There is competition for wind farms, not only among farmers in states like Iowa, but also among ranchers in states such as Colorado.

Russ and Beth Winterhof live south of Aurelia on Y Avenue. They have raised both crops and livestock over the course of their marriage, and a few years ago, added the production of turkeys to the mix. They now raise 110,000 turkeys in several turkey houses, under a contract with Sara Lee Foods.

Beth Winterhof says, "Russ and I have been interested in wind power for decades, but in the last year or so, I found some information online that led to some serious research. We were looking for smaller generators that could handle the amount of energy that we consume in the turkey buildings and the farm in general. We proceeded to locate information about Halus Power from online research. Since we raise turkeys for Sara Lee, we needed to make sure that they would be okay with getting the power source from the turbines, and they were very enthusiastic about the project."

"We committed to buy two 100 KW turbines from Halus Power," says Beth, and the couple even went to meet Louis Rigaud (the owner of Halus) in the San Francisco Bay area wheen we were in Berkeley, Cal. for their son Nathan's graduation from Lutheran Seminary.

Halus Power buys used Vestas generators - primarily from Denmark and Germany, when they are replaced by newer, larger generators. (Ed. note: interesting, as Russ' family origins are in Germany and Beth's in Denmark). The geneartors are then shipped to Oakland and then trucked to Hayward (Cal.), where Halus remanufactures the smaller turbines to be used by people and industries who have smaller energy needs, like the Winterhofs.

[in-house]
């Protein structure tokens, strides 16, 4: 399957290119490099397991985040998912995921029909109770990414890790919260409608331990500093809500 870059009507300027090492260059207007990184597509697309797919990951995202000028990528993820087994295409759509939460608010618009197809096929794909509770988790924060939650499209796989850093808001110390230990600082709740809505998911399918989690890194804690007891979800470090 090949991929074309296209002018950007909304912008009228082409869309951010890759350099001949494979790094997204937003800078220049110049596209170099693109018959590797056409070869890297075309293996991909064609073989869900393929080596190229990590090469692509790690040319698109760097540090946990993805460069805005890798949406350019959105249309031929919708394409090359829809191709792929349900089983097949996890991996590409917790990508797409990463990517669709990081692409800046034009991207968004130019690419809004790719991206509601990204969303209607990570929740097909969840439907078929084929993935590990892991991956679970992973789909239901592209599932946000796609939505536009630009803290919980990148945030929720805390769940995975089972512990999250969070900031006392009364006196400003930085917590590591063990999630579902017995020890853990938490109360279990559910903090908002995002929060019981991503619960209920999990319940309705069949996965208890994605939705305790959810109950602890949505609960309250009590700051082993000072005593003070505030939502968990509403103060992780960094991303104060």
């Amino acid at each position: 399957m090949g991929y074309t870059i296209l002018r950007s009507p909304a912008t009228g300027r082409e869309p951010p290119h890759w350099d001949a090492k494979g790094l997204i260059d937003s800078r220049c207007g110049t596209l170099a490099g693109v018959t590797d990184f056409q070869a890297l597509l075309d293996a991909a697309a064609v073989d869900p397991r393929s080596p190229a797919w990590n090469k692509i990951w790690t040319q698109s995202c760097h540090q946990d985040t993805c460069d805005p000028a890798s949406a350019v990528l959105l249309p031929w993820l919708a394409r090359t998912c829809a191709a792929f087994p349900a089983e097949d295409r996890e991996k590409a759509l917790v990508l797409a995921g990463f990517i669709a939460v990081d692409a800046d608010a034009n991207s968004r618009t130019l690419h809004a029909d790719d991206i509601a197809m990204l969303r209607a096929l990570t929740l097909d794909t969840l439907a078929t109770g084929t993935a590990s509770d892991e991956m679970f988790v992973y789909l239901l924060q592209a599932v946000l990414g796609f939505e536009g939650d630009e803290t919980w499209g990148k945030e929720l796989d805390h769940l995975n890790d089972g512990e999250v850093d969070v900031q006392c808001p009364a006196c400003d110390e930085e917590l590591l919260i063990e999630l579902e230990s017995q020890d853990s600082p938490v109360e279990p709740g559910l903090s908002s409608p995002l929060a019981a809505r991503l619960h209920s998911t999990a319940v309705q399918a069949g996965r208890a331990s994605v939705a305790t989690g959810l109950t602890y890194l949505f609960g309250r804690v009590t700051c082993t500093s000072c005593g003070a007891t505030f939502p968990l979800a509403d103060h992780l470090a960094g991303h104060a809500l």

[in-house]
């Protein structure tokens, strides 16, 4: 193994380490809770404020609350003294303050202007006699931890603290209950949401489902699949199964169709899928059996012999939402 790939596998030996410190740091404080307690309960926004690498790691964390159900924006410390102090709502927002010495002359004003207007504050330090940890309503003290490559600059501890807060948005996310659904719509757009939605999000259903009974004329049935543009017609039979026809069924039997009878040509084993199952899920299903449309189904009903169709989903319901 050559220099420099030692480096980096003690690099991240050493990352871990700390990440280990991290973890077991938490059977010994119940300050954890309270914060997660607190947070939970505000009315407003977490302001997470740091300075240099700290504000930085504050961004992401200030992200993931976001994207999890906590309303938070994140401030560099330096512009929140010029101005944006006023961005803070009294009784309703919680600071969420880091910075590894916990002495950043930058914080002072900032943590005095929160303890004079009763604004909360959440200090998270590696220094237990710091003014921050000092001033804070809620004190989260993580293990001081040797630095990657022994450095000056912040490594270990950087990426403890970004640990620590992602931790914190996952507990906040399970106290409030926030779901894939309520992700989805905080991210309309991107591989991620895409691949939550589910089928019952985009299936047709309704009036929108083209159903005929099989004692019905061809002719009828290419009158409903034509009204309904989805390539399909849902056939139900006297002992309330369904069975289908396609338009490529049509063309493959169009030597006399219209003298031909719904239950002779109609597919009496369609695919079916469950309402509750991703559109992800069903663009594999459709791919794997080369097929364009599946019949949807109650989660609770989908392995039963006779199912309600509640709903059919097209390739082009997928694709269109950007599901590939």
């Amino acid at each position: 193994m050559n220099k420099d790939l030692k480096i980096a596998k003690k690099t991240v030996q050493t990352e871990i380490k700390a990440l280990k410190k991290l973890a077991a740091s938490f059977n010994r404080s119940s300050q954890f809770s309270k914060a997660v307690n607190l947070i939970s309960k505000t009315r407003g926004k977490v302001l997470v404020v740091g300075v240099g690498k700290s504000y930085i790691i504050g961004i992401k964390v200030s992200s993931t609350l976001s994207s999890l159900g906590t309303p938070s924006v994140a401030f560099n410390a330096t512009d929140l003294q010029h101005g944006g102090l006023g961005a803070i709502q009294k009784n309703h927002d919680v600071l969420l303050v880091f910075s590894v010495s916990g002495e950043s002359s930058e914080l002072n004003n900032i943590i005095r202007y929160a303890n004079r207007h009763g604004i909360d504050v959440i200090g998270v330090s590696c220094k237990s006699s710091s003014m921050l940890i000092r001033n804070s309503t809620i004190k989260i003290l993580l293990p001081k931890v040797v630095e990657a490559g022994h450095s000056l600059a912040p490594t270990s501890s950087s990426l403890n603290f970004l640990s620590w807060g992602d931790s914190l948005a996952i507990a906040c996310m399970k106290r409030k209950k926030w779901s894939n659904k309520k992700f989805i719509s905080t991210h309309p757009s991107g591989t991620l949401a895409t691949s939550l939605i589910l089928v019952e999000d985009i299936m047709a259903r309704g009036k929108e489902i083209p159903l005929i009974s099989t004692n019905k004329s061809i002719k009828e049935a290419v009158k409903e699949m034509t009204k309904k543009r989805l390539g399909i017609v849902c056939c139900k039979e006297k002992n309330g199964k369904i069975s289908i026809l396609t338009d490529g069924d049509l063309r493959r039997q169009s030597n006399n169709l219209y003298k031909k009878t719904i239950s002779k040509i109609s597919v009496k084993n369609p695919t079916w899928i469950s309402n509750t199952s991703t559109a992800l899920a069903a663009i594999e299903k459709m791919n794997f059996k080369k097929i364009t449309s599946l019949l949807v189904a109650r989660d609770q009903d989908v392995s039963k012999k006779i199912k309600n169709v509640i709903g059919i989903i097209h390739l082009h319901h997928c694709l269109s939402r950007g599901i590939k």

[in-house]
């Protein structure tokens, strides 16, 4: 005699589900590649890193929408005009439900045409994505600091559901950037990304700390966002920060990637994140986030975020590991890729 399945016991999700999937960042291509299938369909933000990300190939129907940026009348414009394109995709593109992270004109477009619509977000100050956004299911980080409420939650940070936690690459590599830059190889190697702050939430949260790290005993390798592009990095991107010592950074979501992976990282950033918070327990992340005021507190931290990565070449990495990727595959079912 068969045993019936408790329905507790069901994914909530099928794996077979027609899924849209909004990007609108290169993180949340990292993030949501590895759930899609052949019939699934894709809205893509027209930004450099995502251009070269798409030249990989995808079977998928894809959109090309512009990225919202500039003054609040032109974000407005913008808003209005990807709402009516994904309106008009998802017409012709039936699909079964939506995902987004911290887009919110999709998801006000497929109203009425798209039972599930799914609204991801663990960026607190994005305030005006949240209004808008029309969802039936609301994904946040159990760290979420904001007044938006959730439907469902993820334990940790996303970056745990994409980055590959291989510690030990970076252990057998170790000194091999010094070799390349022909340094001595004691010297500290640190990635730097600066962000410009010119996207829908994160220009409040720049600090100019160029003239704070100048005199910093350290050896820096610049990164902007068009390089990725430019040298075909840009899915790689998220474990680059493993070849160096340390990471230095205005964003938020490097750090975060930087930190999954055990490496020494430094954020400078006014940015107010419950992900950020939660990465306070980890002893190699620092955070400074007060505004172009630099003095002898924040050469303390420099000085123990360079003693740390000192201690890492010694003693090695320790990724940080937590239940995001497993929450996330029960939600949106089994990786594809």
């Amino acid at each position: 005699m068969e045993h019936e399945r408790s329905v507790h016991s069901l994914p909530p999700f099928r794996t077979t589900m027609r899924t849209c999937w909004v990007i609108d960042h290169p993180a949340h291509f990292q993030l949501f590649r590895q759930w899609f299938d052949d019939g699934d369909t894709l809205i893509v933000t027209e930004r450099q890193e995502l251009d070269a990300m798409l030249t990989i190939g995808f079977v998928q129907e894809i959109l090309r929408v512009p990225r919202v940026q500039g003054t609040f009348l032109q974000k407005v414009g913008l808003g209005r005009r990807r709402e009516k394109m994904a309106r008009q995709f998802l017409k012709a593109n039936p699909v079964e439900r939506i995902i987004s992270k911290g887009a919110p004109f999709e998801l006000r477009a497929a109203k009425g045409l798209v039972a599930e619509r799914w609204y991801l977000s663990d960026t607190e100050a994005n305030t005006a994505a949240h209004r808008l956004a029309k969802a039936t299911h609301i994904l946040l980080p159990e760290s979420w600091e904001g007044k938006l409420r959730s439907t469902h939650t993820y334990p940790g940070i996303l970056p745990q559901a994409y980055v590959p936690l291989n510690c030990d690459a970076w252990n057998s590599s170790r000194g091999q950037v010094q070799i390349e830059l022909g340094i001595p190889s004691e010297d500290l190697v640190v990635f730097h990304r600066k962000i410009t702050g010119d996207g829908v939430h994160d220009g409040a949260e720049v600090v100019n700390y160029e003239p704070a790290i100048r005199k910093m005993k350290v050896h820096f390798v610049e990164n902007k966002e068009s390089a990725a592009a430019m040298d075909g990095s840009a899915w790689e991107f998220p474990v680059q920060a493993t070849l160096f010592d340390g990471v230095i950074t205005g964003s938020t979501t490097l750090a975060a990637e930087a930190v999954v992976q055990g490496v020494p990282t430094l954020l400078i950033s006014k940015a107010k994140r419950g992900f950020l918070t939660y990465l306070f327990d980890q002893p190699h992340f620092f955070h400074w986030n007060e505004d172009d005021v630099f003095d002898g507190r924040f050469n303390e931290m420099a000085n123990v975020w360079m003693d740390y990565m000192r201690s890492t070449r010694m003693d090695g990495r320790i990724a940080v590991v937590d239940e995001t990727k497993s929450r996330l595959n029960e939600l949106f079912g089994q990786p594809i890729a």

Halus trucked the two turbines to the Winterhof farm on two semi trailers. Russ Winterhof, Burton Tate, David Tate, and Philip Winterhof then assembled the sections of the towers and fastened the blades to the hubs.

On Tuesday, September 1, 2009, the turbines were erected - "the culmination of months of planning and loads of cooperation among the Winterhofs, Sara Lee, Iowa Lakes Electric, Hatch Construction, the USDA, Bargloff's and Raveling Crane, the electricians, and Louis Rigaud and his company, Halus Power," said Beth Winterhof.

The Winterhofs have three sons - Nathan 29, now lives in California; Ehren 28, is in Minnetonka, Minn., and Philip 20, lives at home and helps with the family farm operation. Beth, the daughter of Anna and the late Dr. Richard Berge of Aurelia, is trained as a Registered Nurse, and still does some occasional nursing work.

The couple held an Open House at the Winterhof farm yesterday (Sept. 16) to display their new turbines and answer questions. Beth Winterhof feels the new turbines will produce more efficient energy for their turkeys to live, grow, and do their thing, which would subsequently lead to a better product for Sara Lee. She calls it a "Wind Win" situation.